Alex Cobham ■ How the UK can raise £2.5bn from tax-avoiding multinationals today
15 years ago the Tax Justice Network proposed that multinational companies be required to report publicly on their operations, profits and taxes paid in each country where they operate. Our aim was to bring the transparency of the world’s biggest economic actors more in line with that of individual companies operating in a single country. Tax expert Richard Murphy wrote a draft international accounting standard, and then we took it to the world.
In 2013, the G20 and G8 groups of countries recognised the importance of this data in the fight against tax avoidance, and mandated the OECD to introduce just such a standard. But as yet, the data remain private to tax authorities. The UK passed legislation two years ago that would allow it to make the data public – but for unknown reasons, the government has not used this power.
Now, in joint work with our independent sister organisation Tax Justice UK, we present new evidence showing that public country by country reporting could raise revenues of £2.5 billion a year. The Chancellor Philip Hammond should simply say the word in his budget speech next week.
We draw on two key pieces of research to generate this estimate. First, work done by Dr Katarzyna Habu, an international research fellow at the Oxford University Centre for Business Taxation (which was founded by leading multinationals). With unique first access to a UK dataset of corporate tax returns, Dr Habu finds that the UK subsidiaries of foreign multinationals declare taxable profits at the rate that is just half that of equivalent UK companies of similar scale and in the same industries. If that difference could be eliminated, those multinationals would pay an additional £25 billion pounds a year in UK tax (Habu, 2017).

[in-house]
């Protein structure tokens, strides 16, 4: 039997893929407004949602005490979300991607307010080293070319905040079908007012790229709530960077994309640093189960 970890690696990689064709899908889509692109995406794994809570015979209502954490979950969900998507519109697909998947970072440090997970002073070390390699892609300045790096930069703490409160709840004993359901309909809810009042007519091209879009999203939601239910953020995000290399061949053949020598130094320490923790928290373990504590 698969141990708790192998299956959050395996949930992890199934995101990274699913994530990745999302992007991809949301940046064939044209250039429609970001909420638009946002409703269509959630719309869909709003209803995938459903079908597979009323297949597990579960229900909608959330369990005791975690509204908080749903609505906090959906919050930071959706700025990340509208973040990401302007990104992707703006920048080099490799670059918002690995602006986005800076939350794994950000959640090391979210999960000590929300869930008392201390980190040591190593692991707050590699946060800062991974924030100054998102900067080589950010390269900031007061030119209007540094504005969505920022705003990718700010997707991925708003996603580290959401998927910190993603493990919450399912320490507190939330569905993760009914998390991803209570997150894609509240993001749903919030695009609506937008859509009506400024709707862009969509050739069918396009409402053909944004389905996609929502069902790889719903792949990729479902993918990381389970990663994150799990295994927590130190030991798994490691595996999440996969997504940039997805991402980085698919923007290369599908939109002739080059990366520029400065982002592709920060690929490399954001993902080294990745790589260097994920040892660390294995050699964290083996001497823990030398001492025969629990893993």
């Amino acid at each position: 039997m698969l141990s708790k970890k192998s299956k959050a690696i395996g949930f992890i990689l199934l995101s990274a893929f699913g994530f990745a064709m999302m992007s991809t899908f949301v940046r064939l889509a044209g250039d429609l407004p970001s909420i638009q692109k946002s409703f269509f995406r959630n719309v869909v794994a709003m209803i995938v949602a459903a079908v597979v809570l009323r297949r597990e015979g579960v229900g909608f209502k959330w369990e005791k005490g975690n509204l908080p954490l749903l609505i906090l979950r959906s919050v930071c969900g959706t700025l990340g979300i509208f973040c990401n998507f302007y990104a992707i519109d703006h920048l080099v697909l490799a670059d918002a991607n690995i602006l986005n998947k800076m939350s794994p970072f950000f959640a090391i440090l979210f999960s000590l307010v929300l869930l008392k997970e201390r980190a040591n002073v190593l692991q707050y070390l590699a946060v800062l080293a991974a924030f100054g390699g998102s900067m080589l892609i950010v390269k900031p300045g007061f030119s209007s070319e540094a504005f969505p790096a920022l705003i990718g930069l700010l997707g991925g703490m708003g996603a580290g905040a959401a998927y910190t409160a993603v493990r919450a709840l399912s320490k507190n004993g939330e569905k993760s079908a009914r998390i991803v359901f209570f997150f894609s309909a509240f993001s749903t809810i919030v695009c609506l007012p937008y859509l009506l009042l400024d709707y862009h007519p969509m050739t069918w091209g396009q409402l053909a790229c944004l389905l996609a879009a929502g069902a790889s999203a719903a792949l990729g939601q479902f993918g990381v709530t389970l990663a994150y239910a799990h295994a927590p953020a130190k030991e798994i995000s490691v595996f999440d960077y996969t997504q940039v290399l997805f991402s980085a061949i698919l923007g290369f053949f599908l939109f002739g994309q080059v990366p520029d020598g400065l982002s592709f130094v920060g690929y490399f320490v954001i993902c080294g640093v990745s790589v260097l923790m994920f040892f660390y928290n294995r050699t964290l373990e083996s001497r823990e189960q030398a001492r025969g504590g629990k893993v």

This estimate relates to the period before changes to the international tax system made after the financial crisis, in the OECD Base Erosion and Profit Shifting initiative (BEPS). But BEPS involved piecemeal changes only, rather than confronting the need for a comprehensive alternative. Unsurprisingly perhaps, there is as yet no evidence that BEPS has reduced the scale of the problem. But BEPS did bring in the private country by country reporting standard…
Meanwhile, the European Union had introduced its own, much weaker and less consistent but public country by country reporting standard for banks. New research by Dr Michael Overesch and Dr Hubert Wolff shows that the average effect of publication was to increase tax paid by multinational banks by around 10% – and significantly more for those that had ‘tax haven’ structures within the group.
If the UK Chancellor Philip Hammond announced on 29 October that he will use the existing legislative power to require public country by country reporting, the compliance costs for multinationals would be near zero since they collect the data already. And the impact would be global, since around one in five of the world’s biggest multinationals are in the UK.
The revenue benefit, on the basis of the new research, can be conservatively estimated at £2.5 billion a year. That’s a little more than the Chancellor could expect from reversing a percentage point cut to the corporate income tax rate. But while that would affect all businesses, this transparency measure would raise revenue purely from those companies that are currently not paying their fair share.
Once upon a time, politicians asked us why they should create a new reporting standard. Now the standard exists. The only question is why politicians wouldn’t immediately make the data available to the public. It wouldn’t just be a win for accountability – the revenue benefits would be substantial too.
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